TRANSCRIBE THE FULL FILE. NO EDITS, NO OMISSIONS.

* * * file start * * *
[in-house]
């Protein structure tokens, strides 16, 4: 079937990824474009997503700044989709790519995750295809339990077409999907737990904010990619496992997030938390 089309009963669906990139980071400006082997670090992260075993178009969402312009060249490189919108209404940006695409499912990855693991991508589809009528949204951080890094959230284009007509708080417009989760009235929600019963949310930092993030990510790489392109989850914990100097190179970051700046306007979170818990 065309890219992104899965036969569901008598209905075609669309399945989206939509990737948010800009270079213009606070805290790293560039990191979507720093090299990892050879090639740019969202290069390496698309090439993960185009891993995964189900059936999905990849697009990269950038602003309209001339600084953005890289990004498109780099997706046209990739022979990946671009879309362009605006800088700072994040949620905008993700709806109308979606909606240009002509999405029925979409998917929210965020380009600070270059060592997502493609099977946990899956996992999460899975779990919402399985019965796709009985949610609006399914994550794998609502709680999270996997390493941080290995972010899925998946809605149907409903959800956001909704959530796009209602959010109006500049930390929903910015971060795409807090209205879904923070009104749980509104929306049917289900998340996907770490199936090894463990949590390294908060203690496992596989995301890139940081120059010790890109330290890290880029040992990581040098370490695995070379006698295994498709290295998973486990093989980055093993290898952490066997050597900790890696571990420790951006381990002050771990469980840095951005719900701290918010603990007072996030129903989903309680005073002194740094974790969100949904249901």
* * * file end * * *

[in-house]
């Protein structure tokens, strides 16, 4: 079937990824474009997503700044989709790519995750295809339990077409999907737990904010990619496992997030938390 089309009963669906990139980071400006082997670090992260075993178009969402312009060249490189919108209404940006695409499912990855693991991508589809009528949204951080890094959230284009007509708080417009989760009235929600019963949310930092993030990510790489392109989850914990100097190179970051700046306007979170818990 065309890219992104899965036969569901008598209905075609669309399945989206939509990737948010800009270079213009606070805290790293560039990191979507720093090299990892050879090639740019969202290069390496698309090439993960185009891993995964189900059936999905990849697009990269950038602003309209001339600084953005890289990004498109780099997706046209990739022979990946671009879309362009605006800088700072994040949620905008993700709806109308979606909606240009002509999405029925979409998917929210965020380009600070270059060592997502493609099977946990899956996992999460899975779990919402399985019965796709009985949610609006399914994550794998609502709680999270996997390493941080290995972010899925998946809605149907409903959800956001909704959530796009209602959010109006500049930390929903910015971060795409807090209205879904923070009104749980509104929306049917289900998340996907770490199936090894463990949590390294908060203690496992596989995301890139940081120059010790890109330290890290880029040992990581040098370490695995070379006698295994498709290295998973486990093989980055093993290898952490066997050597900790890696571990420790951006381990002050771990469980840095951005719900701290918010603990007072996030129903989903309680005073002194740094974790969100949904249901």